unset gfx_wpid 
   # shutdown Pulse
   if [ $snd_wpid ]; then
     kill_wpid $snd_wpid
     unset snd_wpid
   unset taskkill
   # shutdown the shell
   exit 0

When all is up and running, go to Ubuntu's Settings -> Privacy -> Screen Lock and turn off the screen lock options. Trying to log back in after a screen lock for some reason results in an infinite loop when asking for your password. If that happens, just shutdown the WSL distro and on next start all is OK again.

Optional Audio Support

Download and unpack mingw64-pulseaudio-13.0.7z. Edit the \mingw\etc\pulse\default.pa file and replace line 38 containing load-module module-waveout sink_name=output source_name=input with:

load-module module-waveout sink_name=output source_name=input record=0
load-module module-native-protocol-tcp listen= auth-anonymous=1

Save the changes, rename the mingw folder as pulse and move it into your C:\Program Files\VcXsrv folder.
I am unsure if this step is required, however I also installed these apps via...

sudo apt-get install alsa-tools-gui pavumeter pavucontrol

Internet access is not immediately available unless you log out of your WSL2 Ubuntu Desktop and log back in again. This has become handy for me as allows me time to copy across updates from my real Ubuntu to the WSL2 Ubuntu without re-downloading them.


Older question that got bumped today, but my preferred approach for getting a "full desktop" under WSL is to use xrdp and then simply run Windows Remote Desktop Connection to enter the desktop manager.

The original question mentions both "Ubuntu Desktop" (assuming Gnome) as well as Xfce, so I'll provide steps for both. Xfce is by far the easier of the two, since it does not require Systemd.

Note that I do not have Pulse Audio running for sound.


sudo apt install xrdp xfce4
# Select lightdm, although it probably doesn't matter
sudo cp /etc/xrdp/xrdp.ini /etc/xrdp/xrdp.ini.bak
sudo sed -i 's/3389/3390/g' /etc/xrdp/xrdp.ini # So it doesn't interfere with Windows RDP on 3389
echo startxfce4 > ~/.xsession
sudo service xrdp start

And that's it -- You should be able to connect to your WSL Desktop using the built-in Remote Desktop Connection app. The computer to connect to will be localhost:3390. Make sure Xorg is selected as the Session type.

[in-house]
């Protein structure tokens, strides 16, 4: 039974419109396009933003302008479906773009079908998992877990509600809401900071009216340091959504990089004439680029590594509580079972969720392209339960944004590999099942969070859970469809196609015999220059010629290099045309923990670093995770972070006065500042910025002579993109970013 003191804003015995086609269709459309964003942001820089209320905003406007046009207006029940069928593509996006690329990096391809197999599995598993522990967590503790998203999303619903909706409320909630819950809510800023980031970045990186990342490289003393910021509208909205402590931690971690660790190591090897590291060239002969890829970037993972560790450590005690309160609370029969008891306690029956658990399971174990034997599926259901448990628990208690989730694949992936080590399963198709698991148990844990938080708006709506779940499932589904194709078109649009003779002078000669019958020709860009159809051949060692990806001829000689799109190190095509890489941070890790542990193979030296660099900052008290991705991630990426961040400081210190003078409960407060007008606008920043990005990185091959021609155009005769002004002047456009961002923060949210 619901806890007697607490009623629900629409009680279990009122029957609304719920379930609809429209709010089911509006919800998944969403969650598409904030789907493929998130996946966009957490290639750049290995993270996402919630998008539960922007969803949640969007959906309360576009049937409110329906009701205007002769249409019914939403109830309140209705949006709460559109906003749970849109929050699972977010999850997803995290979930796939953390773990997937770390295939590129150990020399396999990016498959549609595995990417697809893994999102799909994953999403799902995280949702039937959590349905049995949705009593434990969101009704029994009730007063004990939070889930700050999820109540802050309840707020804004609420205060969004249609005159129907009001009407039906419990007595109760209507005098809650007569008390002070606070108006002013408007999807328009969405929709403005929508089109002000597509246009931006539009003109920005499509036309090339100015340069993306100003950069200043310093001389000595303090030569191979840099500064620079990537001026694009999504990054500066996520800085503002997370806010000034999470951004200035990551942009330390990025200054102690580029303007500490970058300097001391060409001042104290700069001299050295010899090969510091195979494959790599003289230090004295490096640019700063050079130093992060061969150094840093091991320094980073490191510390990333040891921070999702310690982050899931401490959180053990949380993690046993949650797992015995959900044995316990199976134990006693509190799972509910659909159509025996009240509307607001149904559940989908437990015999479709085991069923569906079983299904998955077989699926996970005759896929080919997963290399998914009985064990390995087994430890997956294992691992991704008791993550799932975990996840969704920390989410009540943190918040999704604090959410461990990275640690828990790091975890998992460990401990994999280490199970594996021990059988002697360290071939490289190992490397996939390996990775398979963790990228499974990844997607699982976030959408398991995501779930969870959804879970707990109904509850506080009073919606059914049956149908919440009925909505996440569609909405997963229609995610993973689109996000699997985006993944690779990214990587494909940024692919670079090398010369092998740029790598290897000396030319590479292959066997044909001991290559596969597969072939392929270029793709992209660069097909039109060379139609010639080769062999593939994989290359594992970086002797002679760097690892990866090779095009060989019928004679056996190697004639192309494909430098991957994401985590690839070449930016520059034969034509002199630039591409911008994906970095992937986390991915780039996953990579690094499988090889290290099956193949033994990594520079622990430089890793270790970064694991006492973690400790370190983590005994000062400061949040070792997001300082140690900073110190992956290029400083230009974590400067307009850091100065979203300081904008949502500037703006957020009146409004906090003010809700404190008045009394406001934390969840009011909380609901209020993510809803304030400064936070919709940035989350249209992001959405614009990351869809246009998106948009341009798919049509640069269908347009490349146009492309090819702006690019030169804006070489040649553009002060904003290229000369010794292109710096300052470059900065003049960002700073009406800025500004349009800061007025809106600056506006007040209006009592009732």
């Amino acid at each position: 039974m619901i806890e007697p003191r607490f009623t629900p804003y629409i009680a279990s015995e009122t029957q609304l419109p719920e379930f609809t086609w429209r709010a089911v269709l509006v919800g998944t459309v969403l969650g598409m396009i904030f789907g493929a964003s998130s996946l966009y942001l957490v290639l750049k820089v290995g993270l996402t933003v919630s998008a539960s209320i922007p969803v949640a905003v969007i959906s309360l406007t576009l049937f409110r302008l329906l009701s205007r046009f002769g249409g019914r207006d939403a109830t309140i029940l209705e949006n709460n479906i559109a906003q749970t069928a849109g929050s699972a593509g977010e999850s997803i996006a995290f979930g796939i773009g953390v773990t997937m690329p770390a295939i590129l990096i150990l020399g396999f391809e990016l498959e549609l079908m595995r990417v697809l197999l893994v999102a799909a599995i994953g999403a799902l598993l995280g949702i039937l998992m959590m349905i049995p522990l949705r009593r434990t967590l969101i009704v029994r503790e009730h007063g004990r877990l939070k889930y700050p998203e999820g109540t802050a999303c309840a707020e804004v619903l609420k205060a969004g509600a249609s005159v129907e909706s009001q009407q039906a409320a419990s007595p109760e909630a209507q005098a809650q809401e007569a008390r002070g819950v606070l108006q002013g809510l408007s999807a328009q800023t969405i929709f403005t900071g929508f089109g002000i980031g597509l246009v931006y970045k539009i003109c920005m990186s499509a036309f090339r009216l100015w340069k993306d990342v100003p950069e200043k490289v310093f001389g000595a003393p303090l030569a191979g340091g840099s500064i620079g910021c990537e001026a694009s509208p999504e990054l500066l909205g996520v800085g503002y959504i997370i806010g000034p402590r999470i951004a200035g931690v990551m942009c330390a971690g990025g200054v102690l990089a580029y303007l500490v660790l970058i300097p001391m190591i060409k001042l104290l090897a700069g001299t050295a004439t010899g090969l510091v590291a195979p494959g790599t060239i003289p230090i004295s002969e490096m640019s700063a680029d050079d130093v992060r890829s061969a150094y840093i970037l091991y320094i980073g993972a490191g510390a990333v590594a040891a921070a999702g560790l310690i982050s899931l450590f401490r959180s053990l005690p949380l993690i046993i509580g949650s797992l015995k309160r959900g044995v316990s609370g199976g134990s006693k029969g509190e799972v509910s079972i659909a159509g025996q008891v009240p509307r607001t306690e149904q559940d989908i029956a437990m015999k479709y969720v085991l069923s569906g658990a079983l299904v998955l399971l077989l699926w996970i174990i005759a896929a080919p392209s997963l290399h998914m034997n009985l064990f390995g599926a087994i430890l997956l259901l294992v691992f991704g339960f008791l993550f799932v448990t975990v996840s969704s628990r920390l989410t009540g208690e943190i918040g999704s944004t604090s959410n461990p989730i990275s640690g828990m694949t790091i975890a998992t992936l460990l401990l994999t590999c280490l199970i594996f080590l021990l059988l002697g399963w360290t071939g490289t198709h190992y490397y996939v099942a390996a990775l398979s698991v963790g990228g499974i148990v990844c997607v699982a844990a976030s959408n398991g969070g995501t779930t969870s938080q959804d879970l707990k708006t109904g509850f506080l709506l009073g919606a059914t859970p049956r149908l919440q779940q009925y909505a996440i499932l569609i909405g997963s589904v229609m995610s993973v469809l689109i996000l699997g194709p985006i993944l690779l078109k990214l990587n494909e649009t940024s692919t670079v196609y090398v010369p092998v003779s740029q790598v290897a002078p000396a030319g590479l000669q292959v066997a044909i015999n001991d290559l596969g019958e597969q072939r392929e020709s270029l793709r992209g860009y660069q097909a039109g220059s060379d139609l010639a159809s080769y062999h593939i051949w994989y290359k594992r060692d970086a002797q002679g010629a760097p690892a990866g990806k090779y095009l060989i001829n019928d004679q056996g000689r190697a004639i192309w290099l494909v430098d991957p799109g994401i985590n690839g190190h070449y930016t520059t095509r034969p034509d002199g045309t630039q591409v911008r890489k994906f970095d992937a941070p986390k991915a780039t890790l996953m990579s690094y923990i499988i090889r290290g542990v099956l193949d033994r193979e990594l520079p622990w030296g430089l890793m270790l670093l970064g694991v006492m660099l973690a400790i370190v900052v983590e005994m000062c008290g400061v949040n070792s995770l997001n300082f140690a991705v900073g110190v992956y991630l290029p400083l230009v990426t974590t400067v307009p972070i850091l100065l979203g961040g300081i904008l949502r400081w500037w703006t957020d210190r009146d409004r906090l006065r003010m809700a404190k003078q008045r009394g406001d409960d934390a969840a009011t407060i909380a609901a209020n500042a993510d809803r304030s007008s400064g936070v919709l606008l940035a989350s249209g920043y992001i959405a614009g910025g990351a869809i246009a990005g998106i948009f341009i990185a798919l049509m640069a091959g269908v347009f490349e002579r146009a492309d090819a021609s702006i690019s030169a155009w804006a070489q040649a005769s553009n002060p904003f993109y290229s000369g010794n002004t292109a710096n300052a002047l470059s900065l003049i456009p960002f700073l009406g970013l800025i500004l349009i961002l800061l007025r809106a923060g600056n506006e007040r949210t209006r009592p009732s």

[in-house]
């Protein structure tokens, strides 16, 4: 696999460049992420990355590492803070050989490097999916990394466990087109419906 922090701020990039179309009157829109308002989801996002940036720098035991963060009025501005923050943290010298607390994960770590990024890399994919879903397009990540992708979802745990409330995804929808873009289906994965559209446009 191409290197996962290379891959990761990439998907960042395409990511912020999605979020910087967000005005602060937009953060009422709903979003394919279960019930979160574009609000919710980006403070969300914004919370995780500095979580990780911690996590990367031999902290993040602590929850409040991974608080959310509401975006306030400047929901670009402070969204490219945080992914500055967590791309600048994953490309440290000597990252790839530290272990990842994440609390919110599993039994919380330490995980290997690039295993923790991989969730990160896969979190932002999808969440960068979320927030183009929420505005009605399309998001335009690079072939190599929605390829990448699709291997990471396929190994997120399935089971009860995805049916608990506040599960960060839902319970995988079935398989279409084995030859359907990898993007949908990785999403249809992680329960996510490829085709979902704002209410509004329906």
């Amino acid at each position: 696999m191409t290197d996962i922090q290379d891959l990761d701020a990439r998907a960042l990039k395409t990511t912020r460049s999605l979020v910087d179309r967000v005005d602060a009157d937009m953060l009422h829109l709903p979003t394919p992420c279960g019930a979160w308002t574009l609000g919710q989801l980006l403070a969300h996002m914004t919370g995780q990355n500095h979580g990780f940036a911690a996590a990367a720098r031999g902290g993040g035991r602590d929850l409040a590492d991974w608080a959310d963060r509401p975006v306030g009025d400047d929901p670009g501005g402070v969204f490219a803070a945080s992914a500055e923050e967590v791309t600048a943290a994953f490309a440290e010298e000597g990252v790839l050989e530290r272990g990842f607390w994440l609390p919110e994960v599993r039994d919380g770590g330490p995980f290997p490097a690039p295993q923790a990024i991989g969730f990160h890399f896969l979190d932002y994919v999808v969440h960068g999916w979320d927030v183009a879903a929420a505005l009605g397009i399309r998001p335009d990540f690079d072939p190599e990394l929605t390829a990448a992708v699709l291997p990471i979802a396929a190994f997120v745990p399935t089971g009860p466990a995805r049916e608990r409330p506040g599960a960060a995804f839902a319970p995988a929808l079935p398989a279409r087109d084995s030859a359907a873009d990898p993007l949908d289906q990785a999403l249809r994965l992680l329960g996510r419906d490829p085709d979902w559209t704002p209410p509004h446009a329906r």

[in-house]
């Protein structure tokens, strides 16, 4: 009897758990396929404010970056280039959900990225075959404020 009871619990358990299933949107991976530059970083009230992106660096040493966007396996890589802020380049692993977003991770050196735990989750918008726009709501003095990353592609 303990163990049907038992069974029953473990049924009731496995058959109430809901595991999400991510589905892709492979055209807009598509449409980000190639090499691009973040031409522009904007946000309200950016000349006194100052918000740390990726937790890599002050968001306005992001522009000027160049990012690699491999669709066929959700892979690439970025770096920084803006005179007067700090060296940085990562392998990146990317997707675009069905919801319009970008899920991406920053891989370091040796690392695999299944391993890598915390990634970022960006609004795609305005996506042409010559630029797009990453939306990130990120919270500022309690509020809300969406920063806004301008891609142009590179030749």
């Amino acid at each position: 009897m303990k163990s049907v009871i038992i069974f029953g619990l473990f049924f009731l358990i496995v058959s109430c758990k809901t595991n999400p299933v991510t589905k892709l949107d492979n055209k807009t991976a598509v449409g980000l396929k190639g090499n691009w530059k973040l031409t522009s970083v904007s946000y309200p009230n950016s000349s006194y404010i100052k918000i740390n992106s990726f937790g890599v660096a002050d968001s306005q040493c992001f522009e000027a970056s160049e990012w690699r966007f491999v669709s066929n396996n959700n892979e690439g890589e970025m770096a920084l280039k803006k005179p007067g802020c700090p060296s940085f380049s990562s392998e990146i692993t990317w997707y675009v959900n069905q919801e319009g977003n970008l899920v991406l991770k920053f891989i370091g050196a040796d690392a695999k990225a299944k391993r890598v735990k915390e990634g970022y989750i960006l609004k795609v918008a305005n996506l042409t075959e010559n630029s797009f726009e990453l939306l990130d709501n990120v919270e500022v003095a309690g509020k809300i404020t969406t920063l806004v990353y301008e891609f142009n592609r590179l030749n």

Gnome Desktop

The first few steps are nearly identical to those for Xfce.

sudo apt install ubuntu-desktop xrdp
sudo cp /etc/xrdp/xrdp.ini /etc/xrdp/xrdp.ini.bak
sudo sed -i 's/3389/3390/g' /etc/xrdp/xrdp.ini # So it doesn't interfere with Windows RDP on 3389

Create ~/.xsessionrc with the following:

export XDG_DATA_DIRS=/usr/share/ubuntu:/usr/local/share:/usr/share:/var/lib/snapd/desktop
export XDG_CONFIG_DIRS=/etc/xdg/xdg-ubuntu:/etc/xdg

Then run:

sudo -b unshare --pid --fork --mount-proc --kill-child sh -c "export container=wsl; mount -t binfmt_misc binfmt_misc /proc/sys/fs/binfmt_misc; exec /lib/systemd/systemd --system-unit=multi-user.target"

This starts Systemd in a new namespace with its own PID mapping. Inside that namespace, Systemd will be PID1 (as it must, to function) and own all other processes. However, the "real" PID mapping still exists outside that namespace.

Note that this is a "bare minimum" command-line for starting Systemd. It will not have support for, at least:

  • Windows Interop (the ability to run Windows .exe)
  • The Windows PATH (which isn't necessary without Windows Interop anyway)

If you want a more full featured Systemd, then there are several package and script options out there if you search. There's even a version in the previous answer here on this question. I would encourage anyone trying them to attempt to understand what they are doing so that you can troubleshoot when something doesn't work as expected.

It's also recommended to disable or mask any Systemd units that you don't need.

Wait a few seconds for Systemd to start up, then:

sudo -E nsenter --all --wd="$PWD" -t $(pgrep -xo systemd) runuser -P -l -w WSL_INTEROP -w WSL_DISTRO_NAME $USER -c "set PATH \"$PATH\"; exec $SHELL"
sudo systemctl start xrdp

As with Xfce4, you should be able to connect to your Gnome Desktop using the built-in Remote Desktop Connection app. The computer to connect to will be localhost:3390. Make sure Xorg is selected as the Session type.